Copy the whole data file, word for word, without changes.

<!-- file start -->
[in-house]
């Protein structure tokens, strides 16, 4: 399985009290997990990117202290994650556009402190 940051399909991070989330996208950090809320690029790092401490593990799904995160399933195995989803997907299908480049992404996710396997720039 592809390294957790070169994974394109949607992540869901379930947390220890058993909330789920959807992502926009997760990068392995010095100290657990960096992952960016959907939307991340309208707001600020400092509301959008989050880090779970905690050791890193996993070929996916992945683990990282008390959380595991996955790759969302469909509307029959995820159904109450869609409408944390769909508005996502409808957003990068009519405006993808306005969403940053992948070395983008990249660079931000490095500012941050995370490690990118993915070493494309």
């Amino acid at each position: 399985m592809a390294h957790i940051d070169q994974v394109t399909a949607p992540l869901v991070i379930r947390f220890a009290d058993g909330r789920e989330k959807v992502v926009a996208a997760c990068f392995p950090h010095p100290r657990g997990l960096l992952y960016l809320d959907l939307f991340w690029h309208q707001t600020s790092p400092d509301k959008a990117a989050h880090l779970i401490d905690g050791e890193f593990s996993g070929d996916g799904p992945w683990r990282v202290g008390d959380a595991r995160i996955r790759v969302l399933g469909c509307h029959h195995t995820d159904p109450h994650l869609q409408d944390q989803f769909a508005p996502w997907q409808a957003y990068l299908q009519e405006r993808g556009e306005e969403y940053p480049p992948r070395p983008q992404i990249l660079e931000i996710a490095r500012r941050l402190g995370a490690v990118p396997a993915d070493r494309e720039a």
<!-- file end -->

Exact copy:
[in-house]
């Protein structure tokens, strides 16, 4: 399985009290997990990117202290994650556009402190 940051399909991070989330996208950090809320690029790092401490593990799904995160399933195995989803997907299908480049992404996710396997720039 592809390294957790070169994974394109949607992540869901379930947390220890058993909330789920959807992502926009997760990068392995010095100290657990960096992952960016959907939307991340309208707001600020400092509301959008989050880090779970905690050791890193996993070929996916992945683990990282008390959380595991996955790759969302469909509307029959995820159904109450869609409408944390769909508005996502409808957003990068009519405006993808306005969403940053992948070395983008990249660079931000490095500012941050995370490690990118993915070493494309």
């Amino acid at each position: 399985m592809a390294h957790i940051d070169q994974v394109t399909a949607p992540l869901v991070i379930r947390f220890a009290d058993g909330r789920e989330k959807v992502v926009a996208a997760c990068f392995p950090h010095p100290r657990g997990l960096l992952y960016l809320d959907l939307f991340w690029h309208q707001t600020s790092p400092d509301k959008a990117a989050h880090l779970i401490d905690g050791e890193f593990s996993g070929d996916g799904p992945w683990r990282v202290g008390d959380a595991r995160i996955r790759v969302l399933g469909c509307h029959h195995t995820d159904p109450h994650l869609q409408d944390q989803f769909a508005p996502w997907q409808a957003y990068l299908q009519e405006r993808g556009e306005e969403y940053p480049p992948r070395p983008q992404i990249l660079e931000i996710a490095r500012r941050l402190g995370a490690v990118p396997a993915d070493r494309e720039a």